AS SOMEONE WHO HAS SEEN ADREW TRUMBETTI PLAY, IRISH FANS WILL BE PLEASED TO KNOW THIS KID IS A FREAKISH ATHLETE. HE SHOULD CONTRIBUTE RIGHT AWAY AS A THIRD DOWN PASS RUSHER. SPEED OFF THE EDGE, ALA JADAVEON CLOWNEY, IS A GREAT WEAPON TO EMPLOY. THOSE WHO FEEL YOU NEED TO BE 280 TO BE A GOOD DEFENSIVE END ARE WRONG. YEARS AGO U.C.L.A EMPLOYED TWO 240LB SPEED RUSHERS AND THEY WERE VERY SUCCESSFUL. THAT WAS THE GAME IN WHICH THEY HARASSED BRADY QUINN ALL DAY. SETTING UP THE LAST MINUTE DRIVE, CULMINATING IN JEFF SAMARDZIA’S CATCH AND RUN FOR THE WINING SCORE. AS WE SAW THIS YEAR, TUITT, 322, SHELDON DAY 300, NOT TOO EFFECTIVE AS PASS RUSHING ENDS.

    [Reply]

  • LG commented on February 10th, 2014 at 10:17 pm

    I think you are missing the boat on Brent “half a dozen catches or so”. So essentially your are projecting about 8 catches. No way. If this coaching staff is worth it’s weight in sand they will have him ready, esp with an entire 9 months to get him ready. If JB doesn’t have 20-30 catches and 3-5 TDs this season it will be a terrible injustice and the WR coach and Off. Cord. should be fired. My opinion tho…..

    [Reply]

  • ARMAC commented on March 2nd, 2014 at 7:07 pm

    I think we’ll see Blankenship. On signing day Kelly referred to him as a ‘massive human being’. He has size, weight-room work ethic, and speed. If he shows up at 6’6 and 285, how do you not play him?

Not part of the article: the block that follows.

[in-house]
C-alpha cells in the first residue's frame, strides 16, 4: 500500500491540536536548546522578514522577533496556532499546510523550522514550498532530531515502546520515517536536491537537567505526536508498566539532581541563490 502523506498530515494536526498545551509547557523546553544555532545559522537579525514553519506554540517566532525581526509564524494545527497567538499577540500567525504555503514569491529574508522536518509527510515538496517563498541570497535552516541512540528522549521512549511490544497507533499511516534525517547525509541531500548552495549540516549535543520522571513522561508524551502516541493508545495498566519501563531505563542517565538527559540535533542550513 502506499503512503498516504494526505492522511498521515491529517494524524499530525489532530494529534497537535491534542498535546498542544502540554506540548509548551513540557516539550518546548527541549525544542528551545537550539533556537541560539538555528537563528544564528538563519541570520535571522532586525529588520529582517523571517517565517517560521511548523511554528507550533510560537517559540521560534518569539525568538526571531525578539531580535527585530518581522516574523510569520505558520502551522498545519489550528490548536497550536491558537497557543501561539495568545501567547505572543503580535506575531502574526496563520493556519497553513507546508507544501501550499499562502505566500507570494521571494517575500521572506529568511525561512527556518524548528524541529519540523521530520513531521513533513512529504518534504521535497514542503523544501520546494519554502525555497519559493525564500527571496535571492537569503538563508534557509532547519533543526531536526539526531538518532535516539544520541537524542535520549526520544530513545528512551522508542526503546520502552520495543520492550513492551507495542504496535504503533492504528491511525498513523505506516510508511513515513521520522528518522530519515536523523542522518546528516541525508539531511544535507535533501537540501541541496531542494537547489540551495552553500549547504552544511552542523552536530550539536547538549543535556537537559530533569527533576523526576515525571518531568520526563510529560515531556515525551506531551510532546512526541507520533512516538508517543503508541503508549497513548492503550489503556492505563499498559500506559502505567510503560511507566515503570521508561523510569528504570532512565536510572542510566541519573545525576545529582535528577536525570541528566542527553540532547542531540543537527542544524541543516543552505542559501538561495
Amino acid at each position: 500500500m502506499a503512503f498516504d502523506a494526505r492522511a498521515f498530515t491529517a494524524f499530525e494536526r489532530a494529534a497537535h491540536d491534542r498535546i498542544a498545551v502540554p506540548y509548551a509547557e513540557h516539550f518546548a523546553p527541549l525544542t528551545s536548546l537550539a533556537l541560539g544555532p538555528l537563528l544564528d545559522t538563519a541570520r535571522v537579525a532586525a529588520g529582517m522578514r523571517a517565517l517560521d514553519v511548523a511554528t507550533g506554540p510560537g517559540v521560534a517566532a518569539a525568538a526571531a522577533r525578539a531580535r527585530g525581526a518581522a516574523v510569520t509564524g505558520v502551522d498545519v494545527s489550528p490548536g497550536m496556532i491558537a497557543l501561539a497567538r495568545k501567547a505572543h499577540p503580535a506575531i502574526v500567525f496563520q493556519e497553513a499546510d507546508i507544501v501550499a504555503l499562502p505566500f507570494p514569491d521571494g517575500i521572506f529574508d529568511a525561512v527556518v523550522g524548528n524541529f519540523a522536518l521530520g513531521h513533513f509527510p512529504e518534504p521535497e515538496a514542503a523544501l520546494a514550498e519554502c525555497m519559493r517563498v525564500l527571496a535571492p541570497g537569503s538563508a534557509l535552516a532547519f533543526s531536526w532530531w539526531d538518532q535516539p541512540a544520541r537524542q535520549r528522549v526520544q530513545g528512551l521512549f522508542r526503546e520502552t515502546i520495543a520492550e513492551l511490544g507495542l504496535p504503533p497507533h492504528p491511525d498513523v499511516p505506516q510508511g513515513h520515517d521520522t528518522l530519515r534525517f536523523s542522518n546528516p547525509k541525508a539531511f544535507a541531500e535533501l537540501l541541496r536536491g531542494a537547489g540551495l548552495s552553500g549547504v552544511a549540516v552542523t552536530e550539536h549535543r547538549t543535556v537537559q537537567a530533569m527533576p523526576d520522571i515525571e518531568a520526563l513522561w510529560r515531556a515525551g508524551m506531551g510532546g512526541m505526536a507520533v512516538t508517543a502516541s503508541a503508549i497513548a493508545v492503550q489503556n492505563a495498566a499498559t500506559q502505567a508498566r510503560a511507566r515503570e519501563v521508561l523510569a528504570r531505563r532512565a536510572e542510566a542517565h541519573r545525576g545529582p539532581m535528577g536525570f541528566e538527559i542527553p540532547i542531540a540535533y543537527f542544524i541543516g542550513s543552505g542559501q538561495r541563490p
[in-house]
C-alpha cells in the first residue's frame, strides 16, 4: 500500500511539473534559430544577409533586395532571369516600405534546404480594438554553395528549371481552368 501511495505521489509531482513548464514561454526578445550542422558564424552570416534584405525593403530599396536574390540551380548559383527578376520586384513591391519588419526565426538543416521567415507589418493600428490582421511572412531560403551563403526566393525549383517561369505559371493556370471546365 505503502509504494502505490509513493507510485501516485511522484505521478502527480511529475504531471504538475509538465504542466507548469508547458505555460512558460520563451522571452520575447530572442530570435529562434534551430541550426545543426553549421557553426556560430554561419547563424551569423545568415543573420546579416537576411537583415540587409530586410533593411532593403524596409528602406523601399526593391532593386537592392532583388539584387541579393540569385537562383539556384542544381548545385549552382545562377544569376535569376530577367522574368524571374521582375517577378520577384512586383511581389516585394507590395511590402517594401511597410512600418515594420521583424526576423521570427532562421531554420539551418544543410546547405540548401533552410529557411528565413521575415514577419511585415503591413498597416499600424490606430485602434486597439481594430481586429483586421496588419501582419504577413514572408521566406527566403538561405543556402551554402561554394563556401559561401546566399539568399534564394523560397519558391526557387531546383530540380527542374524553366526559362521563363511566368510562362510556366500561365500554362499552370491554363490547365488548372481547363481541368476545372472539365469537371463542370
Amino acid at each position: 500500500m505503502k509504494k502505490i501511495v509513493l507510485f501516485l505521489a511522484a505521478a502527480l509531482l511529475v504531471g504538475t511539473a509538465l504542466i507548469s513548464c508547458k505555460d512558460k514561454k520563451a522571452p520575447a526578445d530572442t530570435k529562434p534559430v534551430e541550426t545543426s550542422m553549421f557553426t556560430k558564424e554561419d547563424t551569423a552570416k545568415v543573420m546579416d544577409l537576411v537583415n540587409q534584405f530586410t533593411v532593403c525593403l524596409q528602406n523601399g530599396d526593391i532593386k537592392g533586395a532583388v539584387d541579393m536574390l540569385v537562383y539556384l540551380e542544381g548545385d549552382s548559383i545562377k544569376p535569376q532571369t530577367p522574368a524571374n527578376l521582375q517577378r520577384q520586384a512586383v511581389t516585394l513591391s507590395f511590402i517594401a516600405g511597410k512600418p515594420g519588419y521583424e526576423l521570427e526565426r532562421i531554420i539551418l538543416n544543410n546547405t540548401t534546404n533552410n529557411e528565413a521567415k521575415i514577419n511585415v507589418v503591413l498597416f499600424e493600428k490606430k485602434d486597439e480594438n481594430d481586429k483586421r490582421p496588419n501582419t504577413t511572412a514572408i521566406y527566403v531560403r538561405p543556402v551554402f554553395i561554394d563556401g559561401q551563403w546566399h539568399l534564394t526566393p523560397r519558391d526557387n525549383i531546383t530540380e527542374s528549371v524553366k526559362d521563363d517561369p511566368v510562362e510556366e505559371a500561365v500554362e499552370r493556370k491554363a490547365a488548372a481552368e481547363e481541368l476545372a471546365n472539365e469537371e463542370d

[Reply]

  • duranko commented on March 3rd, 2014 at 2:56 pm

    ARMAC, that’s a good call on Blankenship’s potential. He was up to 265 when Kelly saw him before signing day and he’s in a growth spurt.

    Second, whether it was hyperbole or not, the Oklahoma Staff had told Blankenship that he would be their best defensive lineman the day he walked on campus.

    Third, he played for the Colony, in some pretty stiff, sophisticated, and spring practice enriched Dallas Metroplex competition.

    ewh

    [Reply]

  • Joseph T. Hogan commented on March 9th, 2014 at 9:18 am

    Any relation to my classmate, Pete Duranko?

    [Reply]

    Ron Burgundy replied on March 9th, 2014 at 4:18 pm

    No, we’ve been over this.

    [Reply]